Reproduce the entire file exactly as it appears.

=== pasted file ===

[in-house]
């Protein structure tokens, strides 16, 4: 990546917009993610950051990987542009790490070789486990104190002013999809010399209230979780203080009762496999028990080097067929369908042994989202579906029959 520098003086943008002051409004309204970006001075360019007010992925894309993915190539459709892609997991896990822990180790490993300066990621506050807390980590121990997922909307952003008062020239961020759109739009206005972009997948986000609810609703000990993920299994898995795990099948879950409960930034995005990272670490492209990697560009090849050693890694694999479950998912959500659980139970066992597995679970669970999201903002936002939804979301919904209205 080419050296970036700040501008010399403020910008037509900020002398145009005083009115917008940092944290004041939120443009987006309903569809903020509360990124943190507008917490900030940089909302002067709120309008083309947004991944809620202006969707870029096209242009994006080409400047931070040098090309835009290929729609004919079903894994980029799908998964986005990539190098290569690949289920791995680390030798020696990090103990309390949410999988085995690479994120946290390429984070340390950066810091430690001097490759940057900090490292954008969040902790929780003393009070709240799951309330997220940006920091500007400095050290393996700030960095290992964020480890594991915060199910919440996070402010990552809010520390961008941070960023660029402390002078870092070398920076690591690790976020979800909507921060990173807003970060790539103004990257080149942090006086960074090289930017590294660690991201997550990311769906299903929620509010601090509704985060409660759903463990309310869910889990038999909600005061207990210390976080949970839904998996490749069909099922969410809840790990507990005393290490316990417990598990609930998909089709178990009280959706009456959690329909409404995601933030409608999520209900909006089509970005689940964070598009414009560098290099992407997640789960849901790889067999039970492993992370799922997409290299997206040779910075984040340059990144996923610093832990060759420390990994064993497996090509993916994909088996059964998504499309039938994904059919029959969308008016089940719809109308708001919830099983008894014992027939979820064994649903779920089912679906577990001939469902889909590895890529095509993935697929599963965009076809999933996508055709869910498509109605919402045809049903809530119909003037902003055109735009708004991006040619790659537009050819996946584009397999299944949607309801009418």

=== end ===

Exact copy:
[in-house]
């Protein structure tokens, strides 16, 4: 990546917009993610950051990987542009790490070789486990104190002013999809010399209230979780203080009762496999028990080097067929369908042994989202579906029959 520098003086943008002051409004309204970006001075360019007010992925894309993915190539459709892609997991896990822990180790490993300066990621506050807390980590121990997922909307952003008062020239961020759109739009206005972009997948986000609810609703000990993920299994898995795990099948879950409960930034995005990272670490492209990697560009090849050693890694694999479950998912959500659980139970066992597995679970669970999201903002936002939804979301919904209205 080419050296970036700040501008010399403020910008037509900020002398145009005083009115917008940092944290004041939120443009987006309903569809903020509360990124943190507008917490900030940089909302002067709120309008083309947004991944809620202006969707870029096209242009994006080409400047931070040098090309835009290929729609004919079903894994980029799908998964986005990539190098290569690949289920791995680390030798020696990090103990309390949410999988085995690479994120946290390429984070340390950066810091430690001097490759940057900090490292954008969040902790929780003393009070709240799951309330997220940006920091500007400095050290393996700030960095290992964020480890594991915060199910919440996070402010990552809010520390961008941070960023660029402390002078870092070398920076690591690790976020979800909507921060990173807003970060790539103004990257080149942090006086960074090289930017590294660690991201997550990311769906299903929620509010601090509704985060409660759903463990309310869910889990038999909600005061207990210390976080949970839904998996490749069909099922969410809840790990507990005393290490316990417990598990609930998909089709178990009280959706009456959690329909409404995601933030409608999520209900909006089509970005689940964070598009414009560098290099992407997640789960849901790889067999039970492993992370799922997409290299997206040779910075984040340059990144996923610093832990060759420390990994064993497996090509993916994909088996059964998504499309039938994904059919029959969308008016089940719809109308708001919830099983008894014992027939979820064994649903779920089912679906577990001939469902889909590895890529095509993935697929599963965009076809999933996508055709869910498509109605919402045809049903809530119909003037902003055109735009708004991006040619790659537009050819996946584009397999299944949607309801009418």